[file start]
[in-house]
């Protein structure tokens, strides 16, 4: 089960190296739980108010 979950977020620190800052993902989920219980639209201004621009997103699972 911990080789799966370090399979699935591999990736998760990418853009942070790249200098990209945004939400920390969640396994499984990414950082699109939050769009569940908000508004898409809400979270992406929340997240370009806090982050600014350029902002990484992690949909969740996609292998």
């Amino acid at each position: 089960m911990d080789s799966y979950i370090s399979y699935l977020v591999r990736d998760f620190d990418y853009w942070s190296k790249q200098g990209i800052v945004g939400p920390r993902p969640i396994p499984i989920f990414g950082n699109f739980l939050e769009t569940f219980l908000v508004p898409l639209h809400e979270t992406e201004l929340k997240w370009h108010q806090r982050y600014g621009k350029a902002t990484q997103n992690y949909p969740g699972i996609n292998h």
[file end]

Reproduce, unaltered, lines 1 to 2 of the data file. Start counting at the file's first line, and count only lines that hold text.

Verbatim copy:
[in-house]
């Protein structure tokens, strides 16, 4: 089960190296739980108010 979950977020620190800052993902989920219980639209201004621009997103699972 911990080789799966370090399979699935591999990736998760990418853009942070790249200098990209945004939400920390969640396994499984990414950082699109939050769009569940908000508004898409809400979270992406929340997240370009806090982050600014350029902002990484992690949909969740996609292998």